Before I begin, let me say that these notes with intermittent commentary will at best be a pale shadow in comparison to the exhaustive PBH reviews over at The Walking Mind. You should read this only if you are still hungry for analysis and reflection after reading everything Rob Donoghue has written on the subject. Or if your internet doesn't go there, or something.
The questions posed by any iteration of the Barbarian are: Is it barbaric? I.e., does it have at least a little bit of the "Hulk smash" vibe? Also, how does Rage work? If it's overpowered or unimpressive, the whole class will be, well, overpowered or unimpressive. Finally, how does it compare to a straight fighter? Since both classes go hand-to-hand to hurt people and break things, they must on the one hand be carefully balanced with one another, and on the other hand significantly different from one another, such that the choice to take one or the other feels meaningful.
5e answers all those questions in the most satisfying way possible. Yes, barbarians are barbaric. They hurl themselves into battle unclad (Unarmored Defense, which now, in contrast with the Next rules, works with shields), sense danger (advantage to initiative rolls), attack recklessly (advantage to your attacks for advantage to theirs), do extra dice of damage on critical hits and, of course, they Rage.
Rage has improved since Next. It no longer counteracts the singular limitation of Reckless Attack, which is granting your enemies advantage on attacks. Instead, a powerful ability from early versions of Next has been resurrected, namely, resistance to slashing, piercing, or bludgeoning damage.
This makes a lot more sense as a mechanic for Rage. If Rage is going to make you superhuman, it shouldn't be making you superhumanly accurate with an axe, rather, it makes much more sense to make you superhumanly able to tolerate punishment. You can then, if you chose, get advantage for your attacks by compromising your own defense, trusting in your capacity to absorb punishment (high hp and resistance.) "Take one to give one" (as they say in boxing) feels much more like a barbarian as compared to "In the grip of a white-hot rage, I never miss."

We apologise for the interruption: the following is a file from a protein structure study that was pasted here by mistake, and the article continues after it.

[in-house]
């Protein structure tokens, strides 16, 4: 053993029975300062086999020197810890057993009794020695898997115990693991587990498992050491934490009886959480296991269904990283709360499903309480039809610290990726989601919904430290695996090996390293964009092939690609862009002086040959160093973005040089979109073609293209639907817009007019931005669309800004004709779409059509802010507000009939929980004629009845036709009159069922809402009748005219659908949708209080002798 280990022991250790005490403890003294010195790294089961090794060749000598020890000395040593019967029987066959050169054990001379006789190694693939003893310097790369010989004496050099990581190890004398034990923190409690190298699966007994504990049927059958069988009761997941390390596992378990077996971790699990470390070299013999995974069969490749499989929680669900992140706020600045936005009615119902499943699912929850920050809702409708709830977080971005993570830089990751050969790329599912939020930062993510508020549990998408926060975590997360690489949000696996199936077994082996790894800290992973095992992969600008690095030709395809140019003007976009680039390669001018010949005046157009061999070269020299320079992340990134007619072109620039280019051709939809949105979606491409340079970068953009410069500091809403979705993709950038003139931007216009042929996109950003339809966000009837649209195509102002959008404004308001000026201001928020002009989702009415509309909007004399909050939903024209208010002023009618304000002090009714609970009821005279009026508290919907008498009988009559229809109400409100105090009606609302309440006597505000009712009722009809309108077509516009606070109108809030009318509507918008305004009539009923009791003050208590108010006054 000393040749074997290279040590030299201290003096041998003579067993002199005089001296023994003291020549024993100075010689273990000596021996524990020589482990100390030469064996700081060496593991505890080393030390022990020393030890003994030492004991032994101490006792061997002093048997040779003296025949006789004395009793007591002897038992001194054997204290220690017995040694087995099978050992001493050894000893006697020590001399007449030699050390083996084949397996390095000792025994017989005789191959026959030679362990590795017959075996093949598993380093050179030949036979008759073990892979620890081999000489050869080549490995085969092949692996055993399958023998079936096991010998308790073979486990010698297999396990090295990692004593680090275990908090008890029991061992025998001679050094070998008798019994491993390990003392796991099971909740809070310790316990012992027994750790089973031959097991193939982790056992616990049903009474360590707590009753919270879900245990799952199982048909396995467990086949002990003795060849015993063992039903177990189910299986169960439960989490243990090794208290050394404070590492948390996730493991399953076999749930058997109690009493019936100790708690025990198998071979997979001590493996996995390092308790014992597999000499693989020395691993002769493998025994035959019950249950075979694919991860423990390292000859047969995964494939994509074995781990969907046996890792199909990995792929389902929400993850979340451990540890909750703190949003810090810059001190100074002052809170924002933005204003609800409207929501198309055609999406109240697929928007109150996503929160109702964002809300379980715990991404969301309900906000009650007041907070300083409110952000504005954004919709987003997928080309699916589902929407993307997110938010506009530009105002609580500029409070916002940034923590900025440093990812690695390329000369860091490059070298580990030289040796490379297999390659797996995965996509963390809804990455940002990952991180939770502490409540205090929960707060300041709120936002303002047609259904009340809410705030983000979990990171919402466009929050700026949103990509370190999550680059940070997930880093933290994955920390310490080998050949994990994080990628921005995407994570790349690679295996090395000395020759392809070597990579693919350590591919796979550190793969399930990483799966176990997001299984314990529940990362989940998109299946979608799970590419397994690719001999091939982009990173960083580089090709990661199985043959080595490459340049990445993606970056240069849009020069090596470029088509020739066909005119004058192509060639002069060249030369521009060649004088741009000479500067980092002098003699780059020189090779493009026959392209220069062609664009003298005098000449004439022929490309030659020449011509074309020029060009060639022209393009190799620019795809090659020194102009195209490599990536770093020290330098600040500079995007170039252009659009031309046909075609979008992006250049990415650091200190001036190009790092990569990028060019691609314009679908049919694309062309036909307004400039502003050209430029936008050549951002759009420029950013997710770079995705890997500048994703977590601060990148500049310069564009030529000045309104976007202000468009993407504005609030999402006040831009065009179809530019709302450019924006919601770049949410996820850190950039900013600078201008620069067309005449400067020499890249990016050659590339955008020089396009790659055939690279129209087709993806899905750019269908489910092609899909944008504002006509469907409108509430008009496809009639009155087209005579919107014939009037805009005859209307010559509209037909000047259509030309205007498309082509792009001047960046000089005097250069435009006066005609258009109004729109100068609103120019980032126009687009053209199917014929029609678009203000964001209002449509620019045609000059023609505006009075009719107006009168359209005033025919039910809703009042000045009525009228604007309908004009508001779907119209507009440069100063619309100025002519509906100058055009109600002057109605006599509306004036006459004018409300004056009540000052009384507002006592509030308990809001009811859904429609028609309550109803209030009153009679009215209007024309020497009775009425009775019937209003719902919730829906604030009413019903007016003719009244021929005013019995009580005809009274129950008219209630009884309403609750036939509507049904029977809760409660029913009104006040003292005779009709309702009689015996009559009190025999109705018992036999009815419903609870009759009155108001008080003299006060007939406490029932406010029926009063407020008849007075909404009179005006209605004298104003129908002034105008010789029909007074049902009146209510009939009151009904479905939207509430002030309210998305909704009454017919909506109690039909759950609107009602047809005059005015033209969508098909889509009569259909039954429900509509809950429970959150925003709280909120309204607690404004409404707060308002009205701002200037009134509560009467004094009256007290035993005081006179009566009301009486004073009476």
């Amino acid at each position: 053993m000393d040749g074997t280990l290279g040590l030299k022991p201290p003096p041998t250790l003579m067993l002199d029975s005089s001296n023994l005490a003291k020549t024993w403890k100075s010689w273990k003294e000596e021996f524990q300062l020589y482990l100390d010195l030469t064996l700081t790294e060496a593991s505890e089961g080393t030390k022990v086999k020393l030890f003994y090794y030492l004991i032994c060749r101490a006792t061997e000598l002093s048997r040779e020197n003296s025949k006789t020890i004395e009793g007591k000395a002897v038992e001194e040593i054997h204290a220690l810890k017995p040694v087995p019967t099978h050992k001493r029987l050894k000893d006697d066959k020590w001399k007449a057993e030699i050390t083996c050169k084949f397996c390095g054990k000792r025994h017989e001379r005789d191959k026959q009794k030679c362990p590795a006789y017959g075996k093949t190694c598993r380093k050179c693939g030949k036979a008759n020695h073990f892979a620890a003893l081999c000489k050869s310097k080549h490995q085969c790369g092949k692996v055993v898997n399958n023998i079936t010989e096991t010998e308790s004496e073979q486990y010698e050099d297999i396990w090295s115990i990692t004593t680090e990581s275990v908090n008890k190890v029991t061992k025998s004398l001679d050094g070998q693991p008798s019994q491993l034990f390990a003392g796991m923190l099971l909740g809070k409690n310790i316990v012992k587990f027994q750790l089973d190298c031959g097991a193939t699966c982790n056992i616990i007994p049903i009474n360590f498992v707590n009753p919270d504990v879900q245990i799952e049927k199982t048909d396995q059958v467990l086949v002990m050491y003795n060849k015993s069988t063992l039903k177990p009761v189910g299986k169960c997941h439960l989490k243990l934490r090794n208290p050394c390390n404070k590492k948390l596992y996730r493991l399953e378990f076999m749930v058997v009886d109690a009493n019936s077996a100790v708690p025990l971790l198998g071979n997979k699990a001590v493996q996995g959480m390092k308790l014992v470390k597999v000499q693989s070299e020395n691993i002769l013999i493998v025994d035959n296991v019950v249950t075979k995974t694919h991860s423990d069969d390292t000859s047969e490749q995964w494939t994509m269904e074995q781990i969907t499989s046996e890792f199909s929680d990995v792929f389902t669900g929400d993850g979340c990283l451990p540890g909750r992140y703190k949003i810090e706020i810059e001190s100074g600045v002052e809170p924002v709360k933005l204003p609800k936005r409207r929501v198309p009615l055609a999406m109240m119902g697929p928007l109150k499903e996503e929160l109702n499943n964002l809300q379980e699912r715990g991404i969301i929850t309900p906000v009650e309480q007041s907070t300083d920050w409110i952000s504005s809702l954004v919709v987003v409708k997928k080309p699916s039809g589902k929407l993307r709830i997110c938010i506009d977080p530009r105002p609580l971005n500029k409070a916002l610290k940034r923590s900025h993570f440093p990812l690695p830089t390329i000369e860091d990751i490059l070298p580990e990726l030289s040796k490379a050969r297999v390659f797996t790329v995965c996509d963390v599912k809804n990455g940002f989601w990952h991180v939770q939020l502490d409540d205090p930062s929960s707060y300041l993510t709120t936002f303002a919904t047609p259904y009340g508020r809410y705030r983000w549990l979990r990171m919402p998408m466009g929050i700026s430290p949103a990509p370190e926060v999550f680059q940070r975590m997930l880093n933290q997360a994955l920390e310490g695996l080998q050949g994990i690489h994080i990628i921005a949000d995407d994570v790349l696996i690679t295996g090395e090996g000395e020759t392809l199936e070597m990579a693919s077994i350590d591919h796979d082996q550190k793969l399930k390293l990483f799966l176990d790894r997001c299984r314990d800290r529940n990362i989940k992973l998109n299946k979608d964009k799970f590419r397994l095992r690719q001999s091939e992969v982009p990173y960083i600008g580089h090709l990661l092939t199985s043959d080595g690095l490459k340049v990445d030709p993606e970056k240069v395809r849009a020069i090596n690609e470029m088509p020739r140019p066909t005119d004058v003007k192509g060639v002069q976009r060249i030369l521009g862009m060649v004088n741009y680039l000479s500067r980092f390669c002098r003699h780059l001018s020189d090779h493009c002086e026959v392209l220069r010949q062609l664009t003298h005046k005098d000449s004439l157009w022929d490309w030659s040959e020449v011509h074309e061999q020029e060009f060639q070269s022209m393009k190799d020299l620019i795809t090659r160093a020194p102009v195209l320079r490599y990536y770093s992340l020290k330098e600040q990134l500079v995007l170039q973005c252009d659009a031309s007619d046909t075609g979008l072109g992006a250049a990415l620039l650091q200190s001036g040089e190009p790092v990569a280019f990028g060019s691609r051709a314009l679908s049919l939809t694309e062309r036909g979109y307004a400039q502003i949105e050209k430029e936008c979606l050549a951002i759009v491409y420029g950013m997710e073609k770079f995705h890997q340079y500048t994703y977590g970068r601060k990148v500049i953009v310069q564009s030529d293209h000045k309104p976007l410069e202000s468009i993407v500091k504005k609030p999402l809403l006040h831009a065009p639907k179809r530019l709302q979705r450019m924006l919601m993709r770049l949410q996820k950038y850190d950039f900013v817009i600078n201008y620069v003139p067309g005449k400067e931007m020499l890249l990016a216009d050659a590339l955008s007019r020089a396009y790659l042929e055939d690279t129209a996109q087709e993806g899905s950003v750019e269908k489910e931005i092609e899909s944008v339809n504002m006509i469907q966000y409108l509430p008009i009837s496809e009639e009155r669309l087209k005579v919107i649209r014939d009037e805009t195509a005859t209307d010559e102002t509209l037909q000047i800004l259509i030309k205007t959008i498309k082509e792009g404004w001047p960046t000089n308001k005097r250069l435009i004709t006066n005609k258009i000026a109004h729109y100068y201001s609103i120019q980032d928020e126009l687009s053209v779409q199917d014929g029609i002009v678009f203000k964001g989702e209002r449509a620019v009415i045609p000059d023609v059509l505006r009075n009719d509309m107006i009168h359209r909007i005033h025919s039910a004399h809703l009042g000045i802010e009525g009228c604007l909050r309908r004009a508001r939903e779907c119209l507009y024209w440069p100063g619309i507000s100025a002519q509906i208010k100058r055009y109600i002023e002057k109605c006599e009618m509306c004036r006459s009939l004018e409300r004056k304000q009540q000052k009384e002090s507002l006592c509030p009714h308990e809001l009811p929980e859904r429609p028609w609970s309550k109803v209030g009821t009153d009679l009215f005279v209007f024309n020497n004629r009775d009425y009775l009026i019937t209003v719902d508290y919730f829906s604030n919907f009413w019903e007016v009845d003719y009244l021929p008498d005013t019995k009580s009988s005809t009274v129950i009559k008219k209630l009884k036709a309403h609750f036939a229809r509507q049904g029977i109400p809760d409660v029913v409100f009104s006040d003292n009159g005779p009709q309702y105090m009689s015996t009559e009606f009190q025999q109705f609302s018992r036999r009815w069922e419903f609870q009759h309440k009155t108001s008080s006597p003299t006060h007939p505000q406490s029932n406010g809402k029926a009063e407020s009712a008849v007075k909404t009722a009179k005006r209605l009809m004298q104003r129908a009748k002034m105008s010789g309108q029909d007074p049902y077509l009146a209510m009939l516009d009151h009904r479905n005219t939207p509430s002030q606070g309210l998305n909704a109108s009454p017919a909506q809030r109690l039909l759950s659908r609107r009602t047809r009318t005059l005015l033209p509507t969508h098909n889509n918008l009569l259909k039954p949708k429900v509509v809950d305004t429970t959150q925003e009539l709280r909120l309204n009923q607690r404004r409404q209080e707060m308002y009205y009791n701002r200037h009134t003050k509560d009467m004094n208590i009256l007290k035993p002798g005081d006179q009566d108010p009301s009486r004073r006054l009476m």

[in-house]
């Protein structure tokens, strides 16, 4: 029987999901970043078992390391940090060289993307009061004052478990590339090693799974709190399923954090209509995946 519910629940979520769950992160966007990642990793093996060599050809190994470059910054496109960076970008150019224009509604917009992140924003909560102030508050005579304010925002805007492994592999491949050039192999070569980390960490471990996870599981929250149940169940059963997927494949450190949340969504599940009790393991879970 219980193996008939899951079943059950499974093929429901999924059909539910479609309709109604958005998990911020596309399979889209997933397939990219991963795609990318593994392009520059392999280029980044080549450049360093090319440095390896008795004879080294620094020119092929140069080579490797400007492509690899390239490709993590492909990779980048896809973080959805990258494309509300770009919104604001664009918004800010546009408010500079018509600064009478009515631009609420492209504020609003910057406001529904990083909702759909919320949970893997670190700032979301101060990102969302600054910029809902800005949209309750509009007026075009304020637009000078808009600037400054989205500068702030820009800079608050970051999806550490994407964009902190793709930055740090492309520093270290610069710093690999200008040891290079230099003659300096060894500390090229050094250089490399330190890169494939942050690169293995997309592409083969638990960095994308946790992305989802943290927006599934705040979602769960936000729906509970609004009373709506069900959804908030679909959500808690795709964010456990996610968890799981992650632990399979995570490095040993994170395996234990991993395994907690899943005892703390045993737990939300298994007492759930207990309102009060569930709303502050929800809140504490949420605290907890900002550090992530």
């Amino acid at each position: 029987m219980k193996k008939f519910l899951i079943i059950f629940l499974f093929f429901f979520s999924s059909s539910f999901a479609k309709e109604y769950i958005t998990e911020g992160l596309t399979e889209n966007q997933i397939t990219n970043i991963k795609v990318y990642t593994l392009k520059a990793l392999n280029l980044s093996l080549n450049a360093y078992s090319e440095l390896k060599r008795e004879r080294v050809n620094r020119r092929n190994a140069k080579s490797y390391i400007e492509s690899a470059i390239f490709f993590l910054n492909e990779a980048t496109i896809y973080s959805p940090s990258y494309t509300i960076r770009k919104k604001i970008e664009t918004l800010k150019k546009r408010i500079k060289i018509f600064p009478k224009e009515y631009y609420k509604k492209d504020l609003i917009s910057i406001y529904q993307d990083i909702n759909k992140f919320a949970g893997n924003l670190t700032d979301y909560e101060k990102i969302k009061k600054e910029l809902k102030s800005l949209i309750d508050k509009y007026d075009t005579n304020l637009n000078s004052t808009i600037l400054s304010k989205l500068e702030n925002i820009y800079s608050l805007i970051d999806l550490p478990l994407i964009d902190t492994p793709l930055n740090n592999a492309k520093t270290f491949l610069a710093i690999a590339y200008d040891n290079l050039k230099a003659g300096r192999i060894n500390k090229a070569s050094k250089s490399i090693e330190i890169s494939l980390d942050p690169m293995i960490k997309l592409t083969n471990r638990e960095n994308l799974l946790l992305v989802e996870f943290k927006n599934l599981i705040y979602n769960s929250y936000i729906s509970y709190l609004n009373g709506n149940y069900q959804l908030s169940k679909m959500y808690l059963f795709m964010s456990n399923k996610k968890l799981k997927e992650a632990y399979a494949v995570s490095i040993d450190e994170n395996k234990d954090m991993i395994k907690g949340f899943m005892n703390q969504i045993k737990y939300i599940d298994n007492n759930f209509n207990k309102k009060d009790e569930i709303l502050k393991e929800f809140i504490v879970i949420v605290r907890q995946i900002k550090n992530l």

|For anyone confused by the new movie (or the talk show host), this is Conan|
At 3rd level, you choose your "Primal Path" and, man, it's a tough call. On the one hand, there's the Berserker, who gets the "Frenzy" ability straight off, which gives you an extra attack per round (it's a bonus action, which becomes important as characters are allowed only one bonus action per round) at the price of exhaustion at the end of the fight (a state with significant downsides which is not easily reversed.) And at 14th level, they get the "Retaliation," which gives them another attack, this time a "reaction," against anyone who damages them in close combat.
On the other hand, the Path of the Totem Warrior brings with it Totem Spirit (3rd), which in turn allows you to chose "Bear" which . . . gives you resistance to all damage (except psychic) while raging.
It's hard to express how cool an ability that is. Psychic damage is rare. It would not be unreasonable to think of this, then, as an ability that doubles your hit points whenever you Rage. If you have 100hp, in effect you have 200hp, because virtually any damage you take will be cut in half.
Another way to think of it would be that Totem Spirit (Bear) grants you resistance whilst raging to fire, cold, poison, necrotic, radiant, acid, force, lightning and thunder damage. Sounds more impressive when you say it that way, doesn't it? Almost unbalanced. On the other hand, barbarians dearly love to hit things, and the Berserker, provided he's engaged in close combat with the Big Bad (and hence doesn't mind being a bit peaked afterwards) will be hitting things twice as often. Tough. Call.
Which brings us to the final, critical point of contrast: the Fighter. Does this Barbarian overshadow the Fighter or vice versa?
No. This Barbarian does all the cool things that made us fall in love with Barbarians when they debuted in Unearthed Arcana (see above). They're fast, their reaction times are enviable, and you wouldn't like them when they're angry. They're tougher, not so much because of the few extra hit points as because of resistance. In their final form, at 20th level, they get +4 Strength and +4 Constitution, immediately giving them 40 more hp, +2 to AC, and all the other advantages associated with being the biggest, baddest, toughest mothers in the game.
Fighters, though, as we'll see, more than hold their own, maxing out at four (sometimes eight) attacks per round, rerolling failed saves, dabbling in magic or dirty tricks or easy crits, and generally being fearsome in their own right. Much more on this to come.
So if you are a stout patron of Linear Warriors, which one are you gonna prefer? Mechanistically, a stellar Barbarian needs three things: Str, Dex, & Con. A fighter really only needs one: Str or Dex. So if you fall in love with both classes, choosing between them for a particular set of dice rolls is going to be as simple as: how many high scores to you have?
The PHB class system is off to a great start.
Up next: The Bard
1. And by "us," clearly I mean "very old people who bought Unearthed Arcana when it came out."